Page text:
Frisby McCullough was born in New Castle County, Delaware March 8th 1828 the son of James and Delia [Pennington] McCullough. When he was 12 the family moved to Marion County, Missouri. When the California gold rush started in 1849 McCullough caught the fever and moved to California, living there for the next five years. Upon returning to Marion County he married in 1856 to Eloise Randolph.
When the Civil War started McCullough joined the Confederates serving under General Thomas Green. He saw action at the Battle of Lexington before moving on to recruit for Confederate General Sterling Price in northeastern Missouri in 1862. McCullough became sick after the Battle of Kirksville, riding alone he was caught by Union troops and he surrendered to them. He was moved to the town of Kirksville where he was accused of fighting as a bushwhacker without a military commission.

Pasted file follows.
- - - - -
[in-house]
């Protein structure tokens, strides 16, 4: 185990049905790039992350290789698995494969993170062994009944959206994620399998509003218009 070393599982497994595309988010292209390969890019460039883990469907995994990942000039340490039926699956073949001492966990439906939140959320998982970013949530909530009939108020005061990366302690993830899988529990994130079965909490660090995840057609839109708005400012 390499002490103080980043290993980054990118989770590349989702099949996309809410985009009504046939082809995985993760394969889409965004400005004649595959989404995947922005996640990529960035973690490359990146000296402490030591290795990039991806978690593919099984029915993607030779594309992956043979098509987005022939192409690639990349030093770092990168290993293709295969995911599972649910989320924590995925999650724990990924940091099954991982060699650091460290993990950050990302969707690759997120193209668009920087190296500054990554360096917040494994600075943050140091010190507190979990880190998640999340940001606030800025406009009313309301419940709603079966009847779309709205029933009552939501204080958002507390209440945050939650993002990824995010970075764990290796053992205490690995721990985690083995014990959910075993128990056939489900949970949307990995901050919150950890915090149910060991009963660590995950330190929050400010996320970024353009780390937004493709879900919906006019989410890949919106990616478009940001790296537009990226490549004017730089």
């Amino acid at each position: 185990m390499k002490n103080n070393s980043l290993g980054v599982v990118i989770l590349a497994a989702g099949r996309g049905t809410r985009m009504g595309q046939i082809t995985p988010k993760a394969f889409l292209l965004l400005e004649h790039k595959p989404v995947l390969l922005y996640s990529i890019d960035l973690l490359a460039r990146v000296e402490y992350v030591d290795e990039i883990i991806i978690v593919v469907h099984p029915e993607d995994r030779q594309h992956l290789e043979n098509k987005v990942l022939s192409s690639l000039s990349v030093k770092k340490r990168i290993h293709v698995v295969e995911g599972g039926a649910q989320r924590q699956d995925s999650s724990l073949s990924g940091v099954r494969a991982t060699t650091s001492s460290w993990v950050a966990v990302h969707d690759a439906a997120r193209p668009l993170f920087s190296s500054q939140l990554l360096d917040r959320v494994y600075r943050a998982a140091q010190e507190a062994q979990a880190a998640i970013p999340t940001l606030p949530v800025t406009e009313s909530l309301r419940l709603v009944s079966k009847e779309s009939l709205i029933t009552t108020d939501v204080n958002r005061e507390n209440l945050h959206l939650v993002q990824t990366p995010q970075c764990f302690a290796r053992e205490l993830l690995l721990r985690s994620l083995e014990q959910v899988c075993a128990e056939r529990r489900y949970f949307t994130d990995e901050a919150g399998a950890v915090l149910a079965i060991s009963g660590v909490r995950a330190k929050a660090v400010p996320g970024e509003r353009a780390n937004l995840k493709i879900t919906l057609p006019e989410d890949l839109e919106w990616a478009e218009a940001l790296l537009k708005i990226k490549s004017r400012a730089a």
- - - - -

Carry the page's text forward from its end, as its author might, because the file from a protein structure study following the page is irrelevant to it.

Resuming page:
A court was convened by Lieutenant Colonel W F Schaffer. When asked McCullough admitted to lacking a commission at that time as his rank as Lieutenant Colonel in the Missouri State Guard had expired. He was found guilty, and given 15 minutes to write a letter to his wife. McCullough asked to be allowed to give the order to shot, and as such his last words, “What I have done, I have done as a principle of right. Aim at the heart. Fire!” He was not killed by the first volley and history has come down saying that either he was killed by the second volley or dispatched by a pistol shot.